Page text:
This post is an update of my initial message published in 2012. I just updated it because a translation into English of this superb book was released this summer...
L'Enfance d'Alan (i.e. "How the world was: A Californian Childhood" in the English version) was awarded the "Prix des libraires de bande dessinée" in 2012. In other words, the French comic book shop keeper association selected this book as the best one in 2012. They are comic book sellers, so they select each year a comic book that is quite easy to sell: one that looks not too innovative, with classical drawing; one that can be easily offered to a friend or a relative who usually doesn't read any comics. Consequently they usually choose a book that can potentially sell well, but not necessarily one of the best books of the year. This time, with L'Enfance d'Alan, it was both.
This book is very interesting not only because it is an excellent comic book but also because Emmanuel Guibert manages, more than most of the contemporary comics artist, to draw books that are both very easy-to-read, even for people that are not used to reading comics, and of a very high artistic quality. Thus combining artistic quality and acceptability by a very wide audience is not very easy. Hergé, Hitchcock, Jean-Luc Godard in some of his early movies, Charles Schulz managed to do that. But, in my opinion, few of the great contemporary comics artists combine these two characteristics. How talented can be Edmond Baudoin and Fabrice Neaud, Chris Ware and Jaime Hernandez (and I consider them very, very talented), I think you must have already developed some kind of artistic taste to fully appreciate their work.
At first reading, L'Enfance d'Alan tells the story of a Californian boy, Alan Cope, in the 1930s. And, in this aspect, it already is very interesting. California at this time is both far way from our present-day preoccupations (no information technology, fear of the war, importance and danger of ordinary diseases...) and very near (the world crisis, the beginning of leisure society, etc.). But there is much more than this: it tells also the story of a young adult remembering his childhood, that of an old man remembering both his childhood and his youth and that of a middle-aged French man (Emmanuel Guibert himself) drawing the story of a late American friend (Alan Cope died between the time when he shared his memories with Emmanuel Guibert and the time when the latter drew this book).
It is a book about childhood, as it can be seen immediately, but also a book about memory, a book about how an old man revives his past through often-reminded remembrances. It is a book about memories and getting old. Which souvenirs will accompany a man throughout his whole life? Some of these souvenirs seem important, others do not. Some of them are vividly remembered, others in a very shady way.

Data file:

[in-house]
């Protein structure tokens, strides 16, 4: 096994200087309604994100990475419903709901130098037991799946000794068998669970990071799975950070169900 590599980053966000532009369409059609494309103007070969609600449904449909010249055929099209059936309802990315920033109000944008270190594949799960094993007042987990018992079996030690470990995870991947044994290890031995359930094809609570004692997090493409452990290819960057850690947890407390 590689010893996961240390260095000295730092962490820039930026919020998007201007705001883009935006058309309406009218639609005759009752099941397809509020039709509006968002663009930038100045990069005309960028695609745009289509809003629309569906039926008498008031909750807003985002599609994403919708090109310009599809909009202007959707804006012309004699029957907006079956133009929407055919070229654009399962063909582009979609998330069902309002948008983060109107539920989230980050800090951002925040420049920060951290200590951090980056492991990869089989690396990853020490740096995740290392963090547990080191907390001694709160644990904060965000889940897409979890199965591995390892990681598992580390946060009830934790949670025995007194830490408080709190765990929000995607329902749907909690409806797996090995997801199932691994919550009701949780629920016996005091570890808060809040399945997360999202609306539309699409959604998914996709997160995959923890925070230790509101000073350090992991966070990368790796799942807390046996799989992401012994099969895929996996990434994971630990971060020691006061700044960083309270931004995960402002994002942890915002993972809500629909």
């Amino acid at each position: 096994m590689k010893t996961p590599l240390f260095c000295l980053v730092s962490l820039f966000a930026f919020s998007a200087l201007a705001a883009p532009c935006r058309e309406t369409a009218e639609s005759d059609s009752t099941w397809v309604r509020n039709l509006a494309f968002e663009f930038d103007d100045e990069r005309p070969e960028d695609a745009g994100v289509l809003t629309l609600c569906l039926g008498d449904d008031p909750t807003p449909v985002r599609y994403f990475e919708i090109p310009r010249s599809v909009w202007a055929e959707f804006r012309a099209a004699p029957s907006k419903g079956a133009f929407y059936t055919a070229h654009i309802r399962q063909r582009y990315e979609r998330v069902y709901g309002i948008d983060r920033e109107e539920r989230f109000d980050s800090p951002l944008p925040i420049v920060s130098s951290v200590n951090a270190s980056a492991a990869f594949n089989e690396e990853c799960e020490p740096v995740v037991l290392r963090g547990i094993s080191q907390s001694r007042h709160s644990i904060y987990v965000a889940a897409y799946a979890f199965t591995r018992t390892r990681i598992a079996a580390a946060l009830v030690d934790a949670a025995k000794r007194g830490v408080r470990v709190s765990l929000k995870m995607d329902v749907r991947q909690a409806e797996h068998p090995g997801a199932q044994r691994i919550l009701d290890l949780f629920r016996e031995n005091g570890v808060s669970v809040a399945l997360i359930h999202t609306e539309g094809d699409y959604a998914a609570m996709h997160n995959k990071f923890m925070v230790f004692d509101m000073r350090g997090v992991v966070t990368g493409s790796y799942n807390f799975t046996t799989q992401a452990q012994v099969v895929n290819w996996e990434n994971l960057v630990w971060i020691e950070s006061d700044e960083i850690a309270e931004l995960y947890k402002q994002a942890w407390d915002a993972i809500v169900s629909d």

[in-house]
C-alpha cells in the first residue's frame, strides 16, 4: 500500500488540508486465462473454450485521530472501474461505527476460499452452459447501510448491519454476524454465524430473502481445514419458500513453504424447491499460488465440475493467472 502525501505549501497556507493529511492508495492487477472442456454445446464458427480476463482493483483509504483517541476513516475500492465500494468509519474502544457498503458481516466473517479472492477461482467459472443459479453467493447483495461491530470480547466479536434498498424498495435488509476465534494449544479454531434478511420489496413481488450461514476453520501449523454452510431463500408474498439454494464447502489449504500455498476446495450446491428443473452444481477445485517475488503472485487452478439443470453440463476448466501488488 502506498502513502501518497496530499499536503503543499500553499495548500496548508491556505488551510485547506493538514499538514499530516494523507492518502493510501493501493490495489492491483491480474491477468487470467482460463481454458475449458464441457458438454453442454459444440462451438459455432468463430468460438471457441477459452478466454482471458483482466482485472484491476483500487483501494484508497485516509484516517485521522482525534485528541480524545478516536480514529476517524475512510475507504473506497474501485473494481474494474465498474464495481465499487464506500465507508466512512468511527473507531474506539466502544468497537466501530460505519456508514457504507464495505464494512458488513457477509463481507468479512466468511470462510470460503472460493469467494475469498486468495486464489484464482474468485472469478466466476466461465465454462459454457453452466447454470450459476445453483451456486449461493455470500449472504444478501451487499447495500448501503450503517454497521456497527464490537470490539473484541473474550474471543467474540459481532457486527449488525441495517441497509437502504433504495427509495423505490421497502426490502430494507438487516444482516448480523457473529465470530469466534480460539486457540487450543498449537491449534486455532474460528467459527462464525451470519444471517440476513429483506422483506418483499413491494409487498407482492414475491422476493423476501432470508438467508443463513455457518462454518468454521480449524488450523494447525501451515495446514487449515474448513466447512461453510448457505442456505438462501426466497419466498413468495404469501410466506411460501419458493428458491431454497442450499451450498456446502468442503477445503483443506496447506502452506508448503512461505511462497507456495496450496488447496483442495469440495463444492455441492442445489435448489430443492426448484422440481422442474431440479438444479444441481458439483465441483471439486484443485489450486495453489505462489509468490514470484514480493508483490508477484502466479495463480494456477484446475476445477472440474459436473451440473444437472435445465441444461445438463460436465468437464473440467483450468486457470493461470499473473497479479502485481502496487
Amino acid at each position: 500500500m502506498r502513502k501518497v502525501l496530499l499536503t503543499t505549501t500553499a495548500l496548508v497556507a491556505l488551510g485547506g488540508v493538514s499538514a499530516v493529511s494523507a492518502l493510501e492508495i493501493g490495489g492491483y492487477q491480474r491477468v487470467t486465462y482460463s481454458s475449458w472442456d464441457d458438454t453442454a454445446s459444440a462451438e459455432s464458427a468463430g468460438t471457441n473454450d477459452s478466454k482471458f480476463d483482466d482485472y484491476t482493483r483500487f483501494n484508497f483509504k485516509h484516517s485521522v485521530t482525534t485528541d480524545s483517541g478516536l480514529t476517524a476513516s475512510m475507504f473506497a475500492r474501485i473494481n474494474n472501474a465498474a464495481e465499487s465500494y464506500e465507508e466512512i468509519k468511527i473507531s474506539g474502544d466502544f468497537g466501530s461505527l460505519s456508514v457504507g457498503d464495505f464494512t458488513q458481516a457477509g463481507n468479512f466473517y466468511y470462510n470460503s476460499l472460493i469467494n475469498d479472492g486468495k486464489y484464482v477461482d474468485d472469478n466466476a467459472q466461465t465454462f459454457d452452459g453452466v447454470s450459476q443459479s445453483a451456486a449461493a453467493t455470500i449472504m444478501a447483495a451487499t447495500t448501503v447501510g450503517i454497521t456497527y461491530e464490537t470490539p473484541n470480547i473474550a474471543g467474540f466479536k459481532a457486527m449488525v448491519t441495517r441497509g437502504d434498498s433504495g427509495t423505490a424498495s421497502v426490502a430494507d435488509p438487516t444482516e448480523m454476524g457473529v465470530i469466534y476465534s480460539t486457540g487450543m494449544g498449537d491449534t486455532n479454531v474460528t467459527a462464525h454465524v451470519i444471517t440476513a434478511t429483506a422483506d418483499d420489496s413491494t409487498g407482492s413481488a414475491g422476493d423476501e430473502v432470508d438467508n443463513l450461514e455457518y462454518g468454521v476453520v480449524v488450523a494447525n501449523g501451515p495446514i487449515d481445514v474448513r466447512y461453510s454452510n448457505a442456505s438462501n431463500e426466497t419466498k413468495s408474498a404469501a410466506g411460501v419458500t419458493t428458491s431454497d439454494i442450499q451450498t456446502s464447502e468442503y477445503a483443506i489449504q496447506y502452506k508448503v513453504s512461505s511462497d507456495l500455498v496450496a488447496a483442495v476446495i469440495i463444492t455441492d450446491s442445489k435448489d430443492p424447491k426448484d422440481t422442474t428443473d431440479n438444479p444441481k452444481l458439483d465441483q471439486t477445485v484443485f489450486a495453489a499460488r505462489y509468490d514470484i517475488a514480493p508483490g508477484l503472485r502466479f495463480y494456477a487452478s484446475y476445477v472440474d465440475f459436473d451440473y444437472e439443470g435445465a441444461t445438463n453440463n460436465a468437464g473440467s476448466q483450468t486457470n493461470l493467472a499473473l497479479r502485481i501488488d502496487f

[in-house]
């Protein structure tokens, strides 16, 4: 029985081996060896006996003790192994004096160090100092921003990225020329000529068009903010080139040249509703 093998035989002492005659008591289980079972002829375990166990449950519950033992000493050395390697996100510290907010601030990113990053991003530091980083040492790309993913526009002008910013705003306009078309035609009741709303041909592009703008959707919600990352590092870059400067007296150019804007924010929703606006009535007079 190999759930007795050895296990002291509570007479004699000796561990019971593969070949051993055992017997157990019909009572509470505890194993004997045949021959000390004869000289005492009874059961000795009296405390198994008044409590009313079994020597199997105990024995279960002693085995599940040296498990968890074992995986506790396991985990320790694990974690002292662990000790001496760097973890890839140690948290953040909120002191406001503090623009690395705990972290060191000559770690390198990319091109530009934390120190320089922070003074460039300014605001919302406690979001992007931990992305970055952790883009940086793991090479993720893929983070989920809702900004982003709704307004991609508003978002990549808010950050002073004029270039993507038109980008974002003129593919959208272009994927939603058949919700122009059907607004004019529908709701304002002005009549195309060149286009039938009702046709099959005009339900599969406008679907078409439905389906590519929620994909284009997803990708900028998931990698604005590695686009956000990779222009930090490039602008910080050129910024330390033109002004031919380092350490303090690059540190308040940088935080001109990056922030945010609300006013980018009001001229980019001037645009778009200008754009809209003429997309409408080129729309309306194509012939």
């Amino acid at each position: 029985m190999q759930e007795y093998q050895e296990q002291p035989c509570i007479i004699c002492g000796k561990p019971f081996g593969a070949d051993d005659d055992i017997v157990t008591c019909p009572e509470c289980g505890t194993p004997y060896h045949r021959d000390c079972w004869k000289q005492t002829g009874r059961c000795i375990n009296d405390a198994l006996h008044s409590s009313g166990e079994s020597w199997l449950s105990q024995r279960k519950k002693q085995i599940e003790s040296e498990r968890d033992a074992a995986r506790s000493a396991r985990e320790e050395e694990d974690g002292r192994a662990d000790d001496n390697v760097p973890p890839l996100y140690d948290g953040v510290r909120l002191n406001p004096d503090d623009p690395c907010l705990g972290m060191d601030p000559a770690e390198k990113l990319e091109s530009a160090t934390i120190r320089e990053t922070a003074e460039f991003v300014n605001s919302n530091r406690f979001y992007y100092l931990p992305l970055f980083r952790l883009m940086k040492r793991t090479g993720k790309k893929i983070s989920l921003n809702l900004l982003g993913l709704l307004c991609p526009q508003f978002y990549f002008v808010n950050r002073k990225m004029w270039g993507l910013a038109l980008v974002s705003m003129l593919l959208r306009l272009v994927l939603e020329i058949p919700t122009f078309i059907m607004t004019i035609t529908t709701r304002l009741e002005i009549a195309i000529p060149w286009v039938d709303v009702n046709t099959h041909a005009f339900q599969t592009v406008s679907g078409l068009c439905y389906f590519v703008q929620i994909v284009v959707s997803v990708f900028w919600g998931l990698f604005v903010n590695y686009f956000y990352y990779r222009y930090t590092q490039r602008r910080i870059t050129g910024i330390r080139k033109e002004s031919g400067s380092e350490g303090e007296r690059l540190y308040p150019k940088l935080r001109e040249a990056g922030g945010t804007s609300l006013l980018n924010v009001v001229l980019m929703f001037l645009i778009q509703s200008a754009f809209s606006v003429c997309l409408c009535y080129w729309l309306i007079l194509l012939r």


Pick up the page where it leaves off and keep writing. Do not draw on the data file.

Emmanuel Guibert implements very different ways to convey all these types of souvenirs and to tell this story with all these temporal layers (childhood, adulthood, old age, etc.).
A good example is the following double splash page. You can see one of the houses Alan lived in when he was a young boy; on the left page, we can see as it was (or as Alan remembers it was) when he lived there; on the right page, you can see the same house, but some years after, with Alan as a teenager looking at it and remembering his childhood. And the caption is the voice of Alan as an old man remembering both his childhood and the time when, as a teenager, he came back to this house...
Emmanuel Guibert´s art is also an art of equilibrium: he always strikes the right balance between text and art, between black (the black of shadow) and white (the white of forgotten past).
On the double page below, the young Alan is walking with his father. The latter has just bought the former an ice-cream. Unfortunately Alan lets this ice cream fall on the ground. His family were not rich, getting an ice cream was a luxury, losing it was a little drama. What does Alan remember of this event? nothing but he, his father and the ice cream. The place, the surrounding, the other people, everything else vanished from his memory long ago.
Similarly, when Alan tells us about his games, black and white, image and text are perfectly balanced...
And, last but not least, Emmanuel Guibert's drawing ability is very high, his art is really beautiful. His so particular grey-and-white inking gives a specific texture to what he draws that reminds the reader of old snapshots.
Most readers won't realize how good an artist Emmanuel Guibert is. They will just think: "Wow! This is a really good comic book!" But it is the most important, isn't it?
Alan's War, the book in which Emmanuel Guibert tells the memories of the same Alan Cope, but refgarding his experience during WW2, was published in English in 2008 by First Second. Let's hope they will translate L'Enfance d'Alan shortly.